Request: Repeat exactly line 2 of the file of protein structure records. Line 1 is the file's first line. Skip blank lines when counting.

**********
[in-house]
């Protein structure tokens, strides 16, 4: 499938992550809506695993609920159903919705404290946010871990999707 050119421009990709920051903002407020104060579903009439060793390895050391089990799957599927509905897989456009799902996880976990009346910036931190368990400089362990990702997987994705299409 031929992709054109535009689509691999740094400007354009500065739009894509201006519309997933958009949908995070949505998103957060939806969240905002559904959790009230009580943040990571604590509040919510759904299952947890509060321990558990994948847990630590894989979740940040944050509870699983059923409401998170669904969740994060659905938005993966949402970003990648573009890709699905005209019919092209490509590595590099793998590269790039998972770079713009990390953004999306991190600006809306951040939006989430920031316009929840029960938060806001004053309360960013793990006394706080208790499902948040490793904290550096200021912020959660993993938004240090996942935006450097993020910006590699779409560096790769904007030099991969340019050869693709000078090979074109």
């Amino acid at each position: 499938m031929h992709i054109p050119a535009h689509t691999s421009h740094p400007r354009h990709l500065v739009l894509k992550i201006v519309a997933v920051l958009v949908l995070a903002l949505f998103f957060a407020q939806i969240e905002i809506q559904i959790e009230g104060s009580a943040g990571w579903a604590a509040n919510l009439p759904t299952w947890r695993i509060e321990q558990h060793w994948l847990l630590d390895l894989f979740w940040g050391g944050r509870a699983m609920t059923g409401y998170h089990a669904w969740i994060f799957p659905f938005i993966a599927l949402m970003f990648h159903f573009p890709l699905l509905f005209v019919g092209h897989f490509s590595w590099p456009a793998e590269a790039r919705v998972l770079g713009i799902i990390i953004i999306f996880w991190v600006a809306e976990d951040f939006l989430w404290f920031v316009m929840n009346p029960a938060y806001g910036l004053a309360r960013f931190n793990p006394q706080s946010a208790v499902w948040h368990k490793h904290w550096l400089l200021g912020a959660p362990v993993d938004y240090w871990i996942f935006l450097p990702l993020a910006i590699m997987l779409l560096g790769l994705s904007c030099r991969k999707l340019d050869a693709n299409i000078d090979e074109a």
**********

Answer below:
């Protein structure tokens, strides 16, 4: 499938992550809506695993609920159903919705404290946010871990999707 050119421009990709920051903002407020104060579903009439060793390895050391089990799957599927509905897989456009799902996880976990009346910036931190368990400089362990990702997987994705299409 031929992709054109535009689509691999740094400007354009500065739009894509201006519309997933958009949908995070949505998103957060939806969240905002559904959790009230009580943040990571604590509040919510759904299952947890509060321990558990994948847990630590894989979740940040944050509870699983059923409401998170669904969740994060659905938005993966949402970003990648573009890709699905005209019919092209490509590595590099793998590269790039998972770079713009990390953004999306991190600006809306951040939006989430920031316009929840029960938060806001004053309360960013793990006394706080208790499902948040490793904290550096200021912020959660993993938004240090996942935006450097993020910006590699779409560096790769904007030099991969340019050869693709000078090979074109």